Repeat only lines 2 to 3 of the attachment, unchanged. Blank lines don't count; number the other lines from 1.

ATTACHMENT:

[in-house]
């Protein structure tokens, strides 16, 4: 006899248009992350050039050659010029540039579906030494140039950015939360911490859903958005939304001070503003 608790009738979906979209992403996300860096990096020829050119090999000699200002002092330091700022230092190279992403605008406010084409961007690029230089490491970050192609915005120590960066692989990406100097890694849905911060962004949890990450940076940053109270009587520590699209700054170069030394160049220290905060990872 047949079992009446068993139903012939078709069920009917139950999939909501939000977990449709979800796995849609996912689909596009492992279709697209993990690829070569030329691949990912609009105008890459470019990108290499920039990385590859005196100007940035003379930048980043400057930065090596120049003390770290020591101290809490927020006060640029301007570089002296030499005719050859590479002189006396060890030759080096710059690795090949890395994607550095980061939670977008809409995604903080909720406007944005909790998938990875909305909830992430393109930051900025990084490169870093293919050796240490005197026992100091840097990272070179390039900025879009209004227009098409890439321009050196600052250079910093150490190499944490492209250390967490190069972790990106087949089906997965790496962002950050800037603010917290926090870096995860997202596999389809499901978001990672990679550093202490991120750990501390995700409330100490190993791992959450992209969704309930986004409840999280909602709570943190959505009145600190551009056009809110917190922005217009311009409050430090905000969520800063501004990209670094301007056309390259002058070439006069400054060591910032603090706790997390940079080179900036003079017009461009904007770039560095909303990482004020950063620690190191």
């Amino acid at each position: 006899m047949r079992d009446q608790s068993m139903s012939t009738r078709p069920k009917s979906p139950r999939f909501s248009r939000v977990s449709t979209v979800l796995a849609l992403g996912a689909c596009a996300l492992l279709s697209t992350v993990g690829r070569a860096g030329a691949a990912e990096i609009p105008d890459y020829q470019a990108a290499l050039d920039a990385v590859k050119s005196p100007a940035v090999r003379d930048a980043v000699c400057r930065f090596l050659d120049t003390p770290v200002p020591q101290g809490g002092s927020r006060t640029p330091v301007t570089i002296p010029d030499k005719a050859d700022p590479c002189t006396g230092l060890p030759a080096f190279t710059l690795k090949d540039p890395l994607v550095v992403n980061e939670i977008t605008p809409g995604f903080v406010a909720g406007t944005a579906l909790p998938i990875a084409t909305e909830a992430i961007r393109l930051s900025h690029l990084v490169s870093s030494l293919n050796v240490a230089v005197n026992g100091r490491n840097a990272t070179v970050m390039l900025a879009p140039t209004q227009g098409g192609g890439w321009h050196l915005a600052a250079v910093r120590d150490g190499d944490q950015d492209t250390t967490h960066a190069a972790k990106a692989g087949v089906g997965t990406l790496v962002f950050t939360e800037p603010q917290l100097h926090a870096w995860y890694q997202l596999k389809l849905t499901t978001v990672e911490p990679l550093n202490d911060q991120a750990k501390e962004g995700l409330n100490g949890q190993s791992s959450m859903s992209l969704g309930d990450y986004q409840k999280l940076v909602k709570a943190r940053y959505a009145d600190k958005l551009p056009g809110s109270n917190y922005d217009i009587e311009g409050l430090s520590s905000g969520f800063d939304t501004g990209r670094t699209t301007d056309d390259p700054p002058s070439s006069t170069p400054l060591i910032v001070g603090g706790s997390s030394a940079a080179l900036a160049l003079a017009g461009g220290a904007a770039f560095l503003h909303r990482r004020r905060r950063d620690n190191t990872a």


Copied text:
């Protein structure tokens, strides 16, 4: 006899248009992350050039050659010029540039579906030494140039950015939360911490859903958005939304001070503003 608790009738979906979209992403996300860096990096020829050119090999000699200002002092330091700022230092190279992403605008406010084409961007690029230089490491970050192609915005120590960066692989990406100097890694849905911060962004949890990450940076940053109270009587520590699209700054170069030394160049220290905060990872 047949079992009446068993139903012939078709069920009917139950999939909501939000977990449709979800796995849609996912689909596009492992279709697209993990690829070569030329691949990912609009105008890459470019990108290499920039990385590859005196100007940035003379930048980043400057930065090596120049003390770290020591101290809490927020006060640029301007570089002296030499005719050859590479002189006396060890030759080096710059690795090949890395994607550095980061939670977008809409995604903080909720406007944005909790998938990875909305909830992430393109930051900025990084490169870093293919050796240490005197026992100091840097990272070179390039900025879009209004227009098409890439321009050196600052250079910093150490190499944490492209250390967490190069972790990106087949089906997965790496962002950050800037603010917290926090870096995860997202596999389809499901978001990672990679550093202490991120750990501390995700409330100490190993791992959450992209969704309930986004409840999280909602709570943190959505009145600190551009056009809110917190922005217009311009409050430090905000969520800063501004990209670094301007056309390259002058070439006069400054060591910032603090706790997390940079080179900036003079017009461009904007770039560095909303990482004020950063620690190191």
């Amino acid at each position: 006899m047949r079992d009446q608790s068993m139903s012939t009738r078709p069920k009917s979906p139950r999939f909501s248009r939000v977990s449709t979209v979800l796995a849609l992403g996912a689909c596009a996300l492992l279709s697209t992350v993990g690829r070569a860096g030329a691949a990912e990096i609009p105008d890459y020829q470019a990108a290499l050039d920039a990385v590859k050119s005196p100007a940035v090999r003379d930048a980043v000699c400057r930065f090596l050659d120049t003390p770290v200002p020591q101290g809490g002092s927020r006060t640029p330091v301007t570089i002296p010029d030499k005719a050859d700022p590479c002189t006396g230092l060890p030759a080096f190279t710059l690795k090949d540039p890395l994607v550095v992403n980061e939670i977008t605008p809409g995604f903080v406010a909720g406007t944005a579906l909790p998938i990875a084409t909305e909830a992430i961007r393109l930051s900025h690029l990084v490169s870093s030494l293919n050796v240490a230089v005197n026992g100091r490491n840097a990272t070179v970050m390039l900025a879009p140039t209004q227009g098409g192609g890439w321009h050196l915005a600052a250079v910093r120590d150490g190499d944490q950015d492209t250390t967490h960066a190069a972790k990106a692989g087949v089906g997965t990406l790496v962002f950050t939360e800037p603010q917290l100097h926090a870096w995860y890694q997202l596999k389809l849905t499901t978001v990672e911490p990679l550093n202490d911060q991120a750990k501390e962004g995700l409330n100490g949890q190993s791992s959450m859903s992209l969704g309930d990450y986004q409840k999280l940076v909602k709570a943190r940053y959505a009145d600190k958005l551009p056009g809110s109270n917190y922005d217009i009587e311009g409050l430090s520590s905000g969520f800063d939304t501004g990209r670094t699209t301007d056309d390259p700054p002058s070439s006069t170069p400054l060591i910032v001070g603090g706790s997390s030394a940079a080179l900036a160049l003079a017009g461009g220290a904007a770039f560095l503003h909303r990482r004020r905060r950063d620690n190191t990872a």